Ever since computers were invented, data validation has been an important concern. When it comes to a user interface, the fastest way to validate data is whilst it is being input. Strange, then, that there is no standard Windows edit control that tackles this problem for any kind of data.
This validating edit control aims to provide the ultimate Framework for data validation, no matter how complex the data you are attempting to input is.
- Validation must be clean and reliable
- The control should be usable exactly like
- Only a handful of visual effects will be included as standard
- 'WM_KILLFOCUS is the wrong time to do field validation'
- Auto-formatting should be easy to add from a derived class
FilterEdit must stay as simple as possible and not get too bloated!
Intercepted Windows Messages
The following Windows messages are trapped for validation purposes:
... and these are trapped to perform the visual effects:
Windows Message Overrides for Validation
WM_CHAR is the Windows message that every validating edit control ever written for Windows must have trapped. This is where a single character can be checked to see if the control will accept it or not.
WM_KEYDOWN is where the Delete key, Ctrl-X, Ctrl-C and Ctrl-V are trapped.
WM_KILLFOCUS is a very popular message to trap. However, rather than trying to set the focus back to the control in the event that the input is incomplete, we just flag the error and allow the focus to switch normally.
WM_SETFOCUS is trapped simply so that we can set any colours we need to and display a tooltip if required.
This is where the rest of the Windows messages we are interested in are processed.
How to Derive Your Own Custom Control
Here are the four obvious things you might want to do:
CUIntRangeEdit example to see how this works.
By trapping characters yourself, you can automatically format input and perform semantic validation as the user types. Refer to the
CDateTimeEdit example to see how this works.
You may want to perform extra formatting when the user leaves the control. Again, see the
CDateTimeEdit example. Don't forget to call
CBaseEdit::OnKillFocus if you do this!
This is if you want to pre-process the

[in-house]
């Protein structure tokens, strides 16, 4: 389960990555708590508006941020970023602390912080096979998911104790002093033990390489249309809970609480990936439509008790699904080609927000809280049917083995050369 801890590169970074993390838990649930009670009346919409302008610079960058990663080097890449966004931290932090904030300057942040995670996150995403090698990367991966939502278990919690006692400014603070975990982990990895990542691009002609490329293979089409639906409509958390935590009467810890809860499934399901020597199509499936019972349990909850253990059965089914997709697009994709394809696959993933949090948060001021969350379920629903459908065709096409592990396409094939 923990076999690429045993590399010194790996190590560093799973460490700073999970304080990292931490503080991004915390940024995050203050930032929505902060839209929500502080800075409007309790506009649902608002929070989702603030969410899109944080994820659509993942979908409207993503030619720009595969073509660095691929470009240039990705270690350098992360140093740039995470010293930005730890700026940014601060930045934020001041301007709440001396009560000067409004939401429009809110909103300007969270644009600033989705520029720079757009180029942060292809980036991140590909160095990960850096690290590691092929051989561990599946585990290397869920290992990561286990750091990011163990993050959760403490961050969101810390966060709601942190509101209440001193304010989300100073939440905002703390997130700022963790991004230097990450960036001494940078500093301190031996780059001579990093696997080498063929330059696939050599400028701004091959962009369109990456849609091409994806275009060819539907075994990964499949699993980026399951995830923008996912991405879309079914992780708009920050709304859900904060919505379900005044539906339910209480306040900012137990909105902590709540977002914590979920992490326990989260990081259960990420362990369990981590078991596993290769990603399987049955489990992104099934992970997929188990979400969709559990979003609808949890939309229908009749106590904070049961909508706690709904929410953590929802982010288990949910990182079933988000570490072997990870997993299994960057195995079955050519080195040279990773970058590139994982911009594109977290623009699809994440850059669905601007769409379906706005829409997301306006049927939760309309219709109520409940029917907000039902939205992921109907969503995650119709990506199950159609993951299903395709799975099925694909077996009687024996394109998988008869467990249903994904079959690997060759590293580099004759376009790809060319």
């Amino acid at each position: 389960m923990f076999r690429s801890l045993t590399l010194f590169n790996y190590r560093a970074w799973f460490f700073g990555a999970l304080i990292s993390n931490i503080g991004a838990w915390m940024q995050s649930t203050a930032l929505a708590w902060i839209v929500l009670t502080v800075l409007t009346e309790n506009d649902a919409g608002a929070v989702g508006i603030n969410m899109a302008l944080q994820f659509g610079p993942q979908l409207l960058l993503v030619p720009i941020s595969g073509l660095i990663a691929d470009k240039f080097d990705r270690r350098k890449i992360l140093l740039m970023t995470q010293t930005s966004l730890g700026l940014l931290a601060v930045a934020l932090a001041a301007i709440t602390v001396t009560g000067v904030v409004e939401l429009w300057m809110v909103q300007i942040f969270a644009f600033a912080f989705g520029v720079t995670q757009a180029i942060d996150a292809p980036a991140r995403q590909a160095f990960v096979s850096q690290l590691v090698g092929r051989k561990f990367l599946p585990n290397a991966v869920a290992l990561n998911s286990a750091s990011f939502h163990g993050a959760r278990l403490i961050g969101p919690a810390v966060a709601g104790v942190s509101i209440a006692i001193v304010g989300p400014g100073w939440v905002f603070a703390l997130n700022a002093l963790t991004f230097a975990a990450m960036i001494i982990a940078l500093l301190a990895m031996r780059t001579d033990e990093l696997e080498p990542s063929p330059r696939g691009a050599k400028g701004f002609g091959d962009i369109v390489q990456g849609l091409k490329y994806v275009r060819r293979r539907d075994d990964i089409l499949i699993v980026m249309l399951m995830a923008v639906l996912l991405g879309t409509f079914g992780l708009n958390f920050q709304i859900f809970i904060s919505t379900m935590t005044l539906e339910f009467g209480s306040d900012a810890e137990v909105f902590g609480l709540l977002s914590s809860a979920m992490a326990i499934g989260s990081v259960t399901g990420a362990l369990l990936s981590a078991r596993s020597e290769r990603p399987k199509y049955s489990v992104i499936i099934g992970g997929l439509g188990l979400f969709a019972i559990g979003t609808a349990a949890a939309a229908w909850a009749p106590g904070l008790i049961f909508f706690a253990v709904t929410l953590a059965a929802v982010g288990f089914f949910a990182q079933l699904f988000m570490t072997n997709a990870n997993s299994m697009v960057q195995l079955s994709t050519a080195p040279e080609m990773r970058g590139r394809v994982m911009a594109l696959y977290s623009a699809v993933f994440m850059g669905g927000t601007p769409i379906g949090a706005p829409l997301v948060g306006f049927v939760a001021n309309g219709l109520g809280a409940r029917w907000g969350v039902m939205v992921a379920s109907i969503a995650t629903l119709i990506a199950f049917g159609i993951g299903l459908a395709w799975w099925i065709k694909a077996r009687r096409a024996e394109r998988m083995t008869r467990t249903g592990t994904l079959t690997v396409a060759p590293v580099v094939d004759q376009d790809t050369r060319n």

string before running the syntax checking. See
CDateTimeEdit for an example.
Example Controls Included in the ZIP
You might want to explain the data format for your controls at runtime. For this reason, Balloon Help support is included. To include this support, you must call
m_DateEdit.CreateToolTip (this, _T("Tooltip text here"));
The C++ Standard Regular Expression Library
boost::regex library has been accepted into the C++ Standard Library. Due to its partial match support, the library is also ideal for this control. Get the Boost library here.
- Add more demo controls
- Tutorial for deriving controls
All feedback is most welcome!
- 126.96.36.199 - 30th July, 2004
- 188.8.131.52 - 8th August, 2007
- BUG FIX: Now using
- 184.108.40.206 - 22nd August, 2007
- Now allows user to delete the entire contents of an edit control, regardless of the regex
- 220.127.116.11 - 14th January, 2008
CDateEdit - now
- 18.104.22.168 - 25th February, 2008
- 22.214.171.124 - 13th June, 2008
bool CDateTimeEdit::GetTimeStamp (SQL_TIMESTAMP_STRUCT *pTS)
- Filter out Ctrl-X, Ctrl-C and Ctrl-V in
- 126.96.36.199 - 8th August, 2008
- Display tooltip right at the bottom of the edit control to avoid painting overwriting spin control border!
- 188.8.131.52 - 15th September, 2008
- Use system colours as defaults, support
- 184.108.40.206 - 15th October, 2008
- Dynamic calendar dialog and bitmap for
CDateTimeEdit (no resource file entries required now)
- 220.127.116.11 - 7th November, 2008
- Fixed assertions in
- 18.104.22.168 - 5th December, 2008
posix_time support to
- 22.214.171.124 - 9th January, 2009
WM_SETTEXT to set an empty string even if regex forbids it
- 126.96.36.199 - 1st May, 2009
- Interface change for Date/Time
- 188.8.131.52 - 7th September, 2009
- Bug fix to
- 184.108.40.206 - 19th May, 2010
- Adds unsigned support to
- 220.127.116.11 - 7th October, 2010
- This version extends
CFloatEdit so that you can specify the number of digits for the whole part
- 18.104.22.168 - 25th October, 2010
- This version fixes a bug in
- 22.214.171.124 - 26th January, 2011
- This version adds an HHMM mode for times
- 126.96.36.199 - 17th February, 2011
- This version adds the
BS_DEFPUSHBUTTON style to the calendar button in
- 188.8.131.52 - 21st February, 2011
- Changed the date ordering for
set functions in
CDateTimEdit to bring it in line with
- 184.108.40.206 - 8th April, 2011
- This update fixes range checking in
- 220.127.116.11 - 12th September, 2011
- This version adds
CDateTimeEdit and fixes some bugs
- 18.104.22.168 - 3rd October, 2011
- This version fixes a bug in
I started programming in 1983 using Sinclair BASIC, then moving on to Z80 machine code and assembler. In 1988 I programmed 68000 assembler on the ATARI ST and it was 1990 when I started my degree in Computing Systems where I learnt Pascal, C and C++ as well as various academic programming languages (ML, LISP etc.)
I have been developing commercial software for Windows using C++ for 15 years.